It is only a week in, but the 6 Nations rollercoaster may well be doing its third loop-de-loop.
Scotland go in to their second game, at the Millennium Stadium, with a line-up almost identical to the one that played England except for two major omissions. Euan Murray takes his usual religious sabbatical from a Sunday game and Dan Parks retired with immediate effect after the England game.
As if Scotland’s problems were not deep enough they must also face off against a Wales outfit buoyed by their last gasp victory over Ireland.
This one looks like it will be a gambler’s nightmare. Wales are favourites, sure, but how will the game take shape? Scotland play the same pack that struggled in the scrum against England, but they are up against an eight that are now missing the bulk and grunt of tip-tackling Bradley Davies and the might of Sam Warburton. The ref may focus a lot of attention on the match-up between Geoff Cross and the freshly fit Gethin Jenkins and who the inevitable free kicks and penalties go to will depend entirely on which pack is going forward.
Wales struggled in the lineout and Scotland’s unit will certainly hope to dominate there.
Scotland also only slipped off two tackles against England, so will be hopeful of more of the same. In truth the Welsh attacks may be more brutal, though. The style Wales play means that the forwards work as ‘forwards’ only, running designated pods at pace. It is the same wearying style that the All Blacks use and that Sale Sharks try to play with.
This means that Scotland’s pack will have to match the relentless work of the Welsh in attack and consistently pop up to tackle their opposite man. If they want their defence to be spot on again they will have to ensure that they absorb dynamic forward drives and also ensure that they have man on man in the backline defence.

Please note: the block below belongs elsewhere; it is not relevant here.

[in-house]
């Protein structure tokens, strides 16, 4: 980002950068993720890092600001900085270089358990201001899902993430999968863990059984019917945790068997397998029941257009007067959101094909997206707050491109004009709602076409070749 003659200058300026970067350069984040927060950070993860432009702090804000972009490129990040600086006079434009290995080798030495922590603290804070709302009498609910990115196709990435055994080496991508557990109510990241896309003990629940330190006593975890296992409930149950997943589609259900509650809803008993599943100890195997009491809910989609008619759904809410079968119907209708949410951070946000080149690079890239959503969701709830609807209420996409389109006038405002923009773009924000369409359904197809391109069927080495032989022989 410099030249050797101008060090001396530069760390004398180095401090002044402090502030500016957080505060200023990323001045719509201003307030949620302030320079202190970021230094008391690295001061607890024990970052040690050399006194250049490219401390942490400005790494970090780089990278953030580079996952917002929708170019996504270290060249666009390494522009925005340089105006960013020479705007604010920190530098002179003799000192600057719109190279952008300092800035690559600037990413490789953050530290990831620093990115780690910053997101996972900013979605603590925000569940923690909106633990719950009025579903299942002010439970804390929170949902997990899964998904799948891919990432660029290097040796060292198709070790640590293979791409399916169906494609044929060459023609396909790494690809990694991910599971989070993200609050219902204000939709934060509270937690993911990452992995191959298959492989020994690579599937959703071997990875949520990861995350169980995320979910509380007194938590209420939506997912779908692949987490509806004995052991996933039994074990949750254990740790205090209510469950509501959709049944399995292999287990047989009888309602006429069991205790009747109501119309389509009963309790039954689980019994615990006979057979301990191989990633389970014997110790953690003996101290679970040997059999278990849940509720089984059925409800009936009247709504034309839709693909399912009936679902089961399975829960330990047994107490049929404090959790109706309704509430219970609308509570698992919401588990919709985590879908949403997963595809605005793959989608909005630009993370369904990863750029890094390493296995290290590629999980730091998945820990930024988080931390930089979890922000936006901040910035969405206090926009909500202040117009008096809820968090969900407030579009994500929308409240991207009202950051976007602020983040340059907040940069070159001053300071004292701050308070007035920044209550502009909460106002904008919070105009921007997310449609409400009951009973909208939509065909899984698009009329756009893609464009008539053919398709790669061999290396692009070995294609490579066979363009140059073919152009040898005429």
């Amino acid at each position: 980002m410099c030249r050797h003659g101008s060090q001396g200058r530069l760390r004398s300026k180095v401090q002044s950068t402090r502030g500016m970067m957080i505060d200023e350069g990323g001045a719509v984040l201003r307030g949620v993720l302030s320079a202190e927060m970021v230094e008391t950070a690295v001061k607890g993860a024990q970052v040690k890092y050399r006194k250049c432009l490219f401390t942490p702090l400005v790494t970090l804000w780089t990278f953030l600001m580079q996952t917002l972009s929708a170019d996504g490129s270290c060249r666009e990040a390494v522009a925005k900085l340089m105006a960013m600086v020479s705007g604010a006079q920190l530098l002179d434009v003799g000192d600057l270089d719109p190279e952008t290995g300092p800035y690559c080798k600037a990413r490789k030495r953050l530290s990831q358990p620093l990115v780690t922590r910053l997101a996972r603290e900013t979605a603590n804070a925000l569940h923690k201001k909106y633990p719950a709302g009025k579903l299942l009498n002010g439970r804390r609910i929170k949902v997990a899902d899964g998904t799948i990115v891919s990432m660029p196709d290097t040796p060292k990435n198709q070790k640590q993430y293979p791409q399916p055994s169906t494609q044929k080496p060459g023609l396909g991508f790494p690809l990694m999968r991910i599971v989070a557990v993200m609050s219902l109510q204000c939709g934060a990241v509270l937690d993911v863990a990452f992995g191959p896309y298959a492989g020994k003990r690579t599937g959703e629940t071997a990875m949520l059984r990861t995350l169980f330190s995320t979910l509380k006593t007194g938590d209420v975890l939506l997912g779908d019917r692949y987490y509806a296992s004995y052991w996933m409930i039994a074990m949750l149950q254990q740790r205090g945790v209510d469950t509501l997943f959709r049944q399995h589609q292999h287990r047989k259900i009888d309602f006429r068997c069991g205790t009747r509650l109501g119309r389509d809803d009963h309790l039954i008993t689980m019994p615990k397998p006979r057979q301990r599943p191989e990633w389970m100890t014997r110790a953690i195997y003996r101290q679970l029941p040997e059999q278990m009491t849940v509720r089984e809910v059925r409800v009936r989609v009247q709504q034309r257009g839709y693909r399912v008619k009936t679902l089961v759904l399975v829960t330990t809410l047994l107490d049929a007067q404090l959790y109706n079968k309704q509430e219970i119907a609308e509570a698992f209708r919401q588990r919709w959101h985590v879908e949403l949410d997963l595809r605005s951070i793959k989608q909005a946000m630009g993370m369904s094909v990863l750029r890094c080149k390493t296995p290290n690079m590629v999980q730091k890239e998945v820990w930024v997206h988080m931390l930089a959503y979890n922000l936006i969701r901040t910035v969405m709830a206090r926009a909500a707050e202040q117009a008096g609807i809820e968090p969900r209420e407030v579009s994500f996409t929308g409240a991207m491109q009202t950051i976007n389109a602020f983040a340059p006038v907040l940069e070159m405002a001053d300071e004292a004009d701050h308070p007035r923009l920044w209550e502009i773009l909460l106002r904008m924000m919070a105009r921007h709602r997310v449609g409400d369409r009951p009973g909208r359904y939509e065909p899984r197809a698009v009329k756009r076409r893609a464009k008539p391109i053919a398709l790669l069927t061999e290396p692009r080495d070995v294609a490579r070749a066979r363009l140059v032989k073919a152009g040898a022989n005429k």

With this Scotland have tried to match the bulk in the middle of Wales’ backline, but they have to be prepared for George North looking infield for work. With this the back three must be more alert because as North and Halfpenny crash into lines between the centres Rory Lamont may have to race up and the lonely Scots winger will have to fly round behind the first line of defence.
This is why the 6 Nations is so violently unpredictable. Every game poses a different threat. England won with a fortuitous charge down and some unimaginative rugby. With Wales Scotland face an imaginative and relentless attack of forwards heading for the front foot and a backline able to slip the ball to quick men either side of the centres.
Scotland’s defence may have to be sharper than it was against the Auld Enemy, but it was good. Here they will be confident. They do, however, need more variety in their own backline attack. Front foot is the key for Scotland. If their back-row can make quick gains wider out than in the last game –say at Priestland’s outside shoulder –and then zip the ball in front or behind Sean Lamont, they have a chance of creating that elusive score.
It is a familiar track, but the loops all seem to have changed. The great thing about this tournament is that the issues are always unexpected. Bradley Davies’ hot-headed attack means that his impressive carrying is not an issue for Scotland. Scotland start Greig Laidlaw for the first time in his career, but he is working with an unfamiliar partner in Chris Cusiter. Warburton and Cuthbert look like being out. We get to see the muscular match up of Faletau versus Denton.
We won’t know what we’re getting until the game starts. One thing is for sure, though: the pace of this game will be ferocious. Can Scotland hang on for 80 minutes and create the same amount of scoring opportunities they did against England?
If they get in behind the blitz can Scotland make the pass that needs to be made?